MOVING footage shows the first child in Scotland taking medicinal cannabis to combat crippling seizures.
The clip shows Murray Gray, five, grimacing and then smiling broadly as he drinks the medicine while sitting in a hospital bed.
The drug’s approval could not have come too soon for Murray, from Edinburgh, as a severe epileptic seizure just days earlier had resulted in him falling and cracking his head open.
Mum Karen has been fighting for years to get Murray medicinal cannabis and his doctors were recently granted a licence to prescribe epidiolex, which contains small traces of the main psychoactive ingredient of cannabis.
The video shows Murray, who suffers from myoclonic astatic epilepsy, at the Royal Hospital for Sick Children in Edinburgh.
Mum Karen posted the footage of Murray taking his first dose on Wednesday evening to Facebook.
She wrote: “Murray getting his first dose of epidiolex.”
Karen added in the comments that it may take a few weeks for any results to become evident.
The clip begins with Murray sitting up in a hospital bed while a man offscreen holds the medicine out to him.
Murray reaches out and grabs the medicine, which is in an orange tube, and puts it in his mouth.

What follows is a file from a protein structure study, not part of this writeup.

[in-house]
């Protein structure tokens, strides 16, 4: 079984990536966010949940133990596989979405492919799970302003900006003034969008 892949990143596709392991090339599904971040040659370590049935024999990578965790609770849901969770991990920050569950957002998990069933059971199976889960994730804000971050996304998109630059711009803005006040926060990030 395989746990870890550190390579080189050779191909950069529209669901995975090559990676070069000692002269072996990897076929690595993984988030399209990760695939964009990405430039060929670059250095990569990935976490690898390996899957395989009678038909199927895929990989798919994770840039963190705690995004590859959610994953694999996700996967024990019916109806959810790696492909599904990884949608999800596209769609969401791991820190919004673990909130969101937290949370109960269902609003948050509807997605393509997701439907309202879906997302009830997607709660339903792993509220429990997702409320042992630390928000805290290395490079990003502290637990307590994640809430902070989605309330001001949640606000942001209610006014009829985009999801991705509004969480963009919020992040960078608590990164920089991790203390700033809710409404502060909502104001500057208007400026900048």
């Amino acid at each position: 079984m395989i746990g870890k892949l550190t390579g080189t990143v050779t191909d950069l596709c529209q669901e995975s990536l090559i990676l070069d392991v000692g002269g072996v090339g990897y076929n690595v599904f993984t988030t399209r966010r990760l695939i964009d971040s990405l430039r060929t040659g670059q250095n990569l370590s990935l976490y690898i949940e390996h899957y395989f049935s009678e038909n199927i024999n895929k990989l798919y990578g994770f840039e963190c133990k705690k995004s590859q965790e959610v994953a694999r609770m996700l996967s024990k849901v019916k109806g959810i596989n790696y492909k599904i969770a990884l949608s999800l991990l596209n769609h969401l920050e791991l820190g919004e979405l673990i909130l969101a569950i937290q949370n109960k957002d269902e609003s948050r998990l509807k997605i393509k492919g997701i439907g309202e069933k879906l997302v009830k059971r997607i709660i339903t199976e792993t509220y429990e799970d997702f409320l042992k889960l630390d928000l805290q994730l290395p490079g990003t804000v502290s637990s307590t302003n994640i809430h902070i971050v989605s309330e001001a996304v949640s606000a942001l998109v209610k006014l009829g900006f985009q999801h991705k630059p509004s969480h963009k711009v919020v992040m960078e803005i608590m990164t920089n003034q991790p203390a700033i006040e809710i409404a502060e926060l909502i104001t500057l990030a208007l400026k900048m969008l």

The youngster then pushes part of the tube up which releases the epidiolex, while mum Karen can be heard telling him “Well done”.
Murray doesn’t seem so sure about his new medicine, and appears to grimace slightly – but when asked if he liked the strawberry flavour he gives an approving nod and a big grin.
On social media, Mark Bishop said: “Oh that’s good news. I hope it works as good as FECO [Full Extract Cannabis Oil] does. The epidolex come with an insert so we can all see the ingredients.”
Nicola Hancock added: “Murray truly is an awesome boy. He even managed a wee smile there after taking it.”
Alan Robinson commented:”Best of luck young man, if anyone deserves a break it’s Murray and his mum.”
Speaking today, Mum Karen said: “It is an absolute relief. He was back at school on the first day and then on the second day he took a massive drop seizure after only being there for four minutes.
“He completely smashed his head and it had to be glued back together. There was blood everywhere, it was horrific.
“He’s had a low red blood cell count for a while, so the doctors were holding off on giving him the epidiolex until that improved – but after the seizure I think they saw how much he needed it.”
Asked if Murray was excited by the new medication, she said: “It’s just medicine to him, he doesn’t really understand it. He gets two doses a day, one at 8am and one at 8pm.”
Epidiolex contains CBD (cannabidiol) the non-psychoactive ingredient in medicinal cannabis and THC (Tetrahydrocannabinol) which contains the psychoactive ingredient.
Karen said: “There is CBD and THC in the medicine, however it is very small traces of THC.”
Karen flew Murray, and two other young boys who suffer from the same rare form of epilepsy, to Holland in July this year – in a bid to get him prescribed medicinal cannabis.
While they were there, Karen was told by neurologists that they were willing to prescribe the P1 pupil with Epidiolex.